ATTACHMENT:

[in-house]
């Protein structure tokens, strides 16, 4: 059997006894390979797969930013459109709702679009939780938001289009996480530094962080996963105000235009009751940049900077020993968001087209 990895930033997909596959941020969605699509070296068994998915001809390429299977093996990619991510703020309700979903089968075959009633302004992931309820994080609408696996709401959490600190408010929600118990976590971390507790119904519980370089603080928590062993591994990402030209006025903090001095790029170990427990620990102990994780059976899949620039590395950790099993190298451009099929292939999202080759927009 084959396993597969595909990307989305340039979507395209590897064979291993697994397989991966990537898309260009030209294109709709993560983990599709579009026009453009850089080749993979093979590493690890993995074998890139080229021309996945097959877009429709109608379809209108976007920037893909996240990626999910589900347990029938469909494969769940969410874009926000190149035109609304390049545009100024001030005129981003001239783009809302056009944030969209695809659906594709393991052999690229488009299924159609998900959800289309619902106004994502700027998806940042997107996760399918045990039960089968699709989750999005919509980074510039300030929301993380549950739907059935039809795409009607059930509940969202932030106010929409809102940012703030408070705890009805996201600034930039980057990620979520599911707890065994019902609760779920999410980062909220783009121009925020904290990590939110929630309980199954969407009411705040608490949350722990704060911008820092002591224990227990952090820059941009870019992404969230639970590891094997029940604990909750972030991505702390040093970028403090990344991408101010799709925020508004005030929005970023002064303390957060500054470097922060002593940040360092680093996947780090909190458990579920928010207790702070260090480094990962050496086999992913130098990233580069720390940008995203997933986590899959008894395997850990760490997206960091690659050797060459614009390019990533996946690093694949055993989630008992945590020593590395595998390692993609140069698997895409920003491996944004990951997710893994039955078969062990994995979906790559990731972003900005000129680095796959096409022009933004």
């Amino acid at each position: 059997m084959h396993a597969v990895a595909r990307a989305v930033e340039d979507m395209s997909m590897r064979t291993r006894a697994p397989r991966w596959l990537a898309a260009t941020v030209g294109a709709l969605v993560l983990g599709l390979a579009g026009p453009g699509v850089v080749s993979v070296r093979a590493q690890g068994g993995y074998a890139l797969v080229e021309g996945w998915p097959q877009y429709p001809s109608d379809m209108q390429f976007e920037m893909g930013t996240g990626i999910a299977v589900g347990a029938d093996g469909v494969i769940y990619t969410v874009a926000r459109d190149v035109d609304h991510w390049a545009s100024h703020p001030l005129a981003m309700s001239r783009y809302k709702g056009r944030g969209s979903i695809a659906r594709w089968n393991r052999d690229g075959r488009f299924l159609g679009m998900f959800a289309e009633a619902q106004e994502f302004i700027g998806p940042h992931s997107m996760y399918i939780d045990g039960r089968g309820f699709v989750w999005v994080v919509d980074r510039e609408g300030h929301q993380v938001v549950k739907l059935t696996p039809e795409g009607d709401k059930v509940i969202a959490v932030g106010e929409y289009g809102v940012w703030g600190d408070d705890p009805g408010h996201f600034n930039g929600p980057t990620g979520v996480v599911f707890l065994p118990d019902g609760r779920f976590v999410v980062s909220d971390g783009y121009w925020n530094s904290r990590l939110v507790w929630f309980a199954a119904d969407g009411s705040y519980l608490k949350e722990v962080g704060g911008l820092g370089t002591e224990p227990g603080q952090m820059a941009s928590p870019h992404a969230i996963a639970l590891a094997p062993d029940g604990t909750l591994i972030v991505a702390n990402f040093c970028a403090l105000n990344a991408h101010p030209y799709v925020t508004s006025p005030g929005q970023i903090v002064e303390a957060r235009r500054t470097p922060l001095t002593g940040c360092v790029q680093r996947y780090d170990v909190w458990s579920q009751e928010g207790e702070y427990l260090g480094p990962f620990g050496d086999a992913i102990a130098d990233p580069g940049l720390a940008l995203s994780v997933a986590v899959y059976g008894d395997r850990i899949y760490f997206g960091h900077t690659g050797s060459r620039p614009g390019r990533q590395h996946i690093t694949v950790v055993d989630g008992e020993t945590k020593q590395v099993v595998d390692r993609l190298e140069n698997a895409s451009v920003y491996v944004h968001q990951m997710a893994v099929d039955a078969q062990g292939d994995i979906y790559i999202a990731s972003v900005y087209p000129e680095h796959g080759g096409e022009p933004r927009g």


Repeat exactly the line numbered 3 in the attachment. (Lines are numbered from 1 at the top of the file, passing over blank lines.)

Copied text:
């Amino acid at each position: 059997m084959h396993a597969v990895a595909r990307a989305v930033e340039d979507m395209s997909m590897r064979t291993r006894a697994p397989r991966w596959l990537a898309a260009t941020v030209g294109a709709l969605v993560l983990g599709l390979a579009g026009p453009g699509v850089v080749s993979v070296r093979a590493q690890g068994g993995y074998a890139l797969v080229e021309g996945w998915p097959q877009y429709p001809s109608d379809m209108q390429f976007e920037m893909g930013t996240g990626i999910a299977v589900g347990a029938d093996g469909v494969i769940y990619t969410v874009a926000r459109d190149v035109d609304h991510w390049a545009s100024h703020p001030l005129a981003m309700s001239r783009y809302k709702g056009r944030g969209s979903i695809a659906r594709w089968n393991r052999d690229g075959r488009f299924l159609g679009m998900f959800a289309e009633a619902q106004e994502f302004i700027g998806p940042h992931s997107m996760y399918i939780d045990g039960r089968g309820f699709v989750w999005v994080v919509d980074r510039e609408g300030h929301q993380v938001v549950k739907l059935t696996p039809e795409g009607d709401k059930v509940i969202a959490v932030g106010e929409y289009g809102v940012w703030g600190d408070d705890p009805g408010h996201f600034n930039g929600p980057t990620g979520v996480v599911f707890l065994p118990d019902g609760r779920f976590v999410v980062s909220d971390g783009y121009w925020n530094s904290r990590l939110v507790w929630f309980a199954a119904d969407g009411s705040y519980l608490k949350e722990v962080g704060g911008l820092g370089t002591e224990p227990g603080q952090m820059a941009s928590p870019h992404a969230i996963a639970l590891a094997p062993d029940g604990t909750l591994i972030v991505a702390n990402f040093c970028a403090l105000n990344a991408h101010p030209y799709v925020t508004s006025p005030g929005q970023i903090v002064e303390a957060r235009r500054t470097p922060l001095t002593g940040c360092v790029q680093r996947y780090d170990v909190w458990s579920q009751e928010g207790e702070y427990l260090g480094p990962f620990g050496d086999a992913i102990a130098d990233p580069g940049l720390a940008l995203s994780v997933a986590v899959y059976g008894d395997r850990i899949y760490f997206g960091h900077t690659g050797s060459r620039p614009g390019r990533q590395h996946i690093t694949v950790v055993d989630g008992e020993t945590k020593q590395v099993v595998d390692r993609l190298e140069n698997a895409s451009v920003y491996v944004h968001q990951m997710a893994v099929d039955a078969q062990g292939d994995i979906y790559i999202a990731s972003v900005y087209p000129e680095h796959g080759g096409e022009p933004r927009g």